Joseph and Teresa Genovesi have lived in Bedford for 79 years, the last 47 years at their house in Katonah.
“I’ve never seen anything like this storm,” Joe Genovesi said, of Irene. He’s used a portable generator for the past ten years—one that he bought after a bad winter storm and is powered by gasoline. “It makes us feel very comfortable to have the generator when we really need it, like we did last Sunday,” he said. “Though we feel very fortunate compared to some in our region and in places like New Jersey who are seeing damage that is mind-boggling.”
After enduring a long, aggravating stretch without electric power, many area residents are looking to prevent similar frustrations in the future by investing in a generator.
There has been high demand this week at large distributors, like Home Depot in Brewster— who sold over 200 portable generators during the weekend of the storm, according to a sales associate. Neighborhood shops like Paul’s Power Products in Bedford Hills and Arroway Tractor in Katonah have received an enormous amount of calls for repairs of overused and damaged generators.
“A generator at a private home used to be only for the very wealthy,” said Tim Bland, of Bland Electric of Bedford Hills who has been in the business for 33 years. “Then we saw a surge in demand for generators for the Y2K event, when people were willing to spend large amounts to prepare for any widespread power loss.”
As prices have come down for generators and more families are obtaining them, Bland advised buyers consult a licensed electrician (he no longer installs them) before purchasing one. He said electrician will direct customers to generator that fits their needs—be it for just the essentials like well water, heating and refrigeration or for setting up a larger back-up system— and will install them according to safety code requirements.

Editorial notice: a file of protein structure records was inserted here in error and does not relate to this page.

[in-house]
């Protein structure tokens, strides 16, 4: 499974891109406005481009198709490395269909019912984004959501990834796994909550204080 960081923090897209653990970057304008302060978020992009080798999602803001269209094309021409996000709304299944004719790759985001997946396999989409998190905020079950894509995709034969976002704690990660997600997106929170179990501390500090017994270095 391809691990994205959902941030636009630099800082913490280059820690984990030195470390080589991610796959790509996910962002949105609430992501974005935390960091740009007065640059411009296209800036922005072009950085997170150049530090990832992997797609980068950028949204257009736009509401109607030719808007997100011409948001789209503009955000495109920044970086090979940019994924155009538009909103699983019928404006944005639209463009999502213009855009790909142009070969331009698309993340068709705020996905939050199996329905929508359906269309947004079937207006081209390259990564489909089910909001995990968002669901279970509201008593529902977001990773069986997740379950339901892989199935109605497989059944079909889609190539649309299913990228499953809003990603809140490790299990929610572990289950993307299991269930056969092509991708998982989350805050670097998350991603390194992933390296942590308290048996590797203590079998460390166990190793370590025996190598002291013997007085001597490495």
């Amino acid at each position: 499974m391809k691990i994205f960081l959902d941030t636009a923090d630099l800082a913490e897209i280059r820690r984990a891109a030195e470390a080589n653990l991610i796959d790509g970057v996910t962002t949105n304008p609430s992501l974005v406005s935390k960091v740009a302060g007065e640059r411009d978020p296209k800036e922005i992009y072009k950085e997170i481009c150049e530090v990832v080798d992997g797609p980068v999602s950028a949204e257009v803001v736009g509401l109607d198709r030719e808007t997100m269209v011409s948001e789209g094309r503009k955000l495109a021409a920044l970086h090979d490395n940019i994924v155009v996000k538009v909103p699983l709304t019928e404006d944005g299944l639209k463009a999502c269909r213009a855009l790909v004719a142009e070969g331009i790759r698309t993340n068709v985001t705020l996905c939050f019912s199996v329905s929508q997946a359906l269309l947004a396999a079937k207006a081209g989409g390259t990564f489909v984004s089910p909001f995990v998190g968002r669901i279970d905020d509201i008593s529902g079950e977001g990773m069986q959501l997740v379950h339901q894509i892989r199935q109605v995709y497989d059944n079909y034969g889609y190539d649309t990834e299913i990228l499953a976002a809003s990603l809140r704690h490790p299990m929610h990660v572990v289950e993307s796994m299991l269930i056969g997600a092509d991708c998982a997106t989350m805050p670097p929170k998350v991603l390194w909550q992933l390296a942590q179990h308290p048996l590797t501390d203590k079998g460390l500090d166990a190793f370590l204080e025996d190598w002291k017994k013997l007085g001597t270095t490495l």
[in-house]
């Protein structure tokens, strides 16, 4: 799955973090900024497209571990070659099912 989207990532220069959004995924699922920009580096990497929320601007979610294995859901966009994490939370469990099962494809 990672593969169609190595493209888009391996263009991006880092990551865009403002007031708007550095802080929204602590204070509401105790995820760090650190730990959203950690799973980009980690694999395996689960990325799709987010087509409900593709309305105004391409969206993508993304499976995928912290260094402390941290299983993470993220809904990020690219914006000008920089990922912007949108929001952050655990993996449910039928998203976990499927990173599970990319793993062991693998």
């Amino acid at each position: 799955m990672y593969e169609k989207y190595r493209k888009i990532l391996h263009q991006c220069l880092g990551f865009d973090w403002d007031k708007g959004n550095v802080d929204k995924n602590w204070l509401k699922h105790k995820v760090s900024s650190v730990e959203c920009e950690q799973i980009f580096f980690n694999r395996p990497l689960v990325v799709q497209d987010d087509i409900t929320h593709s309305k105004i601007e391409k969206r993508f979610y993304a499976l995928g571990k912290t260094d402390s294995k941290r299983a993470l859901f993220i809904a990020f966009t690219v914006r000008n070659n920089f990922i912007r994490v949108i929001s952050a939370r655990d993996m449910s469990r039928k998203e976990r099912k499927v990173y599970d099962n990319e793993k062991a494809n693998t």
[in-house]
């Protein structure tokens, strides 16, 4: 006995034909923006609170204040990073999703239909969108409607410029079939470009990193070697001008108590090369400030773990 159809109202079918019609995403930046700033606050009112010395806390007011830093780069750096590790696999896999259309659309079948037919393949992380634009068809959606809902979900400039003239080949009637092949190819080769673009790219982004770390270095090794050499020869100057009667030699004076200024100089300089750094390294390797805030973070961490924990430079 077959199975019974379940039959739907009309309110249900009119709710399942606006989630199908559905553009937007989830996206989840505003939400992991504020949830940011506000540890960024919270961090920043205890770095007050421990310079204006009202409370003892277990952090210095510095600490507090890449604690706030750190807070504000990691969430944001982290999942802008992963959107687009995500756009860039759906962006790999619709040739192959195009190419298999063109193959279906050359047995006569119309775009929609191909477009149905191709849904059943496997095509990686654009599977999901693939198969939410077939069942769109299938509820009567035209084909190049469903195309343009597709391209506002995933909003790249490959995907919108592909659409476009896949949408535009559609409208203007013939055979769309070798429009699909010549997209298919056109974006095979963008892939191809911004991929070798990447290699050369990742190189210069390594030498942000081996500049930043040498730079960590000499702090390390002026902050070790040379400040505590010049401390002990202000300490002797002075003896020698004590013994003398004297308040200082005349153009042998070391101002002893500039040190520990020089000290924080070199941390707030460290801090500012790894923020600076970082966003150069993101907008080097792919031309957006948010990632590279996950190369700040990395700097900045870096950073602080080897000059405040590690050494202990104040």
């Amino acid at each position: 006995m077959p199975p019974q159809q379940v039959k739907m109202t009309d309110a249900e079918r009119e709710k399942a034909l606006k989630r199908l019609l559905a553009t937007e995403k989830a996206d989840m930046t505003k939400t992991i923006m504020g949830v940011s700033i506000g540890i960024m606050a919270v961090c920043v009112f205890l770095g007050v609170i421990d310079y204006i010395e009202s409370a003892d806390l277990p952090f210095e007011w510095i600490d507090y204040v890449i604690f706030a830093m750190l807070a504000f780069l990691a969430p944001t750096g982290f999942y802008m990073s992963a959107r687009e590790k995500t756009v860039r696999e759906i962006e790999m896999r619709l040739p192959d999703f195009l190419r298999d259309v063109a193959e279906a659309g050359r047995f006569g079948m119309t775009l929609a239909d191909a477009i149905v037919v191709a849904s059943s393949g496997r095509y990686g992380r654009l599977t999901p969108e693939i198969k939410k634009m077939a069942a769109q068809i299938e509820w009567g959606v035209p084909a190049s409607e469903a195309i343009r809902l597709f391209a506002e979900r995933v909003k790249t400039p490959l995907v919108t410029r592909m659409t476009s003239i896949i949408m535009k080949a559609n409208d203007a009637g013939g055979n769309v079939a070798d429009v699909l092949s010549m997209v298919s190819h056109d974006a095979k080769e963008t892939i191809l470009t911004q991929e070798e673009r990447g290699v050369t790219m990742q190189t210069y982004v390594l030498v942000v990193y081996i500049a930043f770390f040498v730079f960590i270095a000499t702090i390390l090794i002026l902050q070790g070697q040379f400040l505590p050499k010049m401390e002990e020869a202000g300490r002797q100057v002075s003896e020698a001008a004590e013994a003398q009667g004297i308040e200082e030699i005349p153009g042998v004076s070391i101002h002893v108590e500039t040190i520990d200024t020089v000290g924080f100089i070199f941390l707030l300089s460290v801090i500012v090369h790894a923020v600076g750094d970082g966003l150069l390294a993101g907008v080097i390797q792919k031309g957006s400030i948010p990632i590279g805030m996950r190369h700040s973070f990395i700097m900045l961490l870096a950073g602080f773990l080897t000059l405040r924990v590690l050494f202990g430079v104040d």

Bill Richards, a sales associate at Home Depot, cautioned first-time generator buyers to educate themselves.
“These are serious machines that can do harm to your home and your neighbors if they are not used properly,” he said. “People should know what they are doing when operating and maintaining them.”
Prices range from about $700 to $1000, depending on the generator’s size.
More permanent units, called “home standby generators” are connected to a home’s circuitry and are housed outside the home in a weather-protective enclosure. Companies like Northeast Generator, based in Bridgeport, CT, will send an engineer for a “load evaluation” and then recommend an appropriate unit.
“These types of generators are good for someone who does not want to deal with the machine themselves,” says service manager Adam Pryor. “They kick in automatically when the power goes off; they exercise (start-up) once a week and are serviced by our company.”
Prices are steeper for this option, and range from approximately $5,000-$15,000. But for some, the benefits outweigh the costs.
“The other night, a guy just called me because he was driving home to another night in his power-less house and saw our truck on the highway,” said Pryor. “He just had to call.”